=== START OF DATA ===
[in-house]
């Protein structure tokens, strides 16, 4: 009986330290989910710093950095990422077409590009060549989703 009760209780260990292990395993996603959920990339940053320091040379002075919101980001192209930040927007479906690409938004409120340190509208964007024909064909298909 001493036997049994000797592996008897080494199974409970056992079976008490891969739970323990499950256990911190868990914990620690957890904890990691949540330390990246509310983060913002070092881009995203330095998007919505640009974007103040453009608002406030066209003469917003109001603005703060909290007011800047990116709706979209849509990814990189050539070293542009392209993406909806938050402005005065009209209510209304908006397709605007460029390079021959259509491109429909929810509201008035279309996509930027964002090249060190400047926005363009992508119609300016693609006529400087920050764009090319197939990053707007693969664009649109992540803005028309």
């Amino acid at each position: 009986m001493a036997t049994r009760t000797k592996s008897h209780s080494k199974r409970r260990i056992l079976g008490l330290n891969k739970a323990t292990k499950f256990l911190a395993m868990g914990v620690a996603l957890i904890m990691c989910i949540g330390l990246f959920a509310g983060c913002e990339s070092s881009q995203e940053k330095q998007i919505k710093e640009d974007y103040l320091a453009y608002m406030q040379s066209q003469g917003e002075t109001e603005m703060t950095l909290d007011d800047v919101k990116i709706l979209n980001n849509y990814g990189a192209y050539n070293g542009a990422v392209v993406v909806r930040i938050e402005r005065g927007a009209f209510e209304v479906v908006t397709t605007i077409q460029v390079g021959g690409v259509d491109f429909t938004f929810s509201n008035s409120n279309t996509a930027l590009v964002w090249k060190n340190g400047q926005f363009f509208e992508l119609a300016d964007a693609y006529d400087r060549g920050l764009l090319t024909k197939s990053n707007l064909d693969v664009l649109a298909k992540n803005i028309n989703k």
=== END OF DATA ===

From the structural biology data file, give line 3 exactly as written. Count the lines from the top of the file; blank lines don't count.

């Amino acid at each position: 009986m001493a036997t049994r009760t000797k592996s008897h209780s080494k199974r409970r260990i056992l079976g008490l330290n891969k739970a323990t292990k499950f256990l911190a395993m868990g914990v620690a996603l957890i904890m990691c989910i949540g330390l990246f959920a509310g983060c913002e990339s070092s881009q995203e940053k330095q998007i919505k710093e640009d974007y103040l320091a453009y608002m406030q040379s066209q003469g917003e002075t109001e603005m703060t950095l909290d007011d800047v919101k990116i709706l979209n980001n849509y990814g990189a192209y050539n070293g542009a990422v392209v993406v909806r930040i938050e402005r005065g927007a009209f209510e209304v479906v908006t397709t605007i077409q460029v390079g021959g690409v259509d491109f429909t938004f929810s509201n008035s409120n279309t996509a930027l590009v964002w090249k060190n340190g400047q926005f363009f509208e992508l119609a300016d964007a693609y006529d400087r060549g920050l764009l090319t024909k197939s990053n707007l064909d693969v664009l649109a298909k992540n803005i028309n989703k």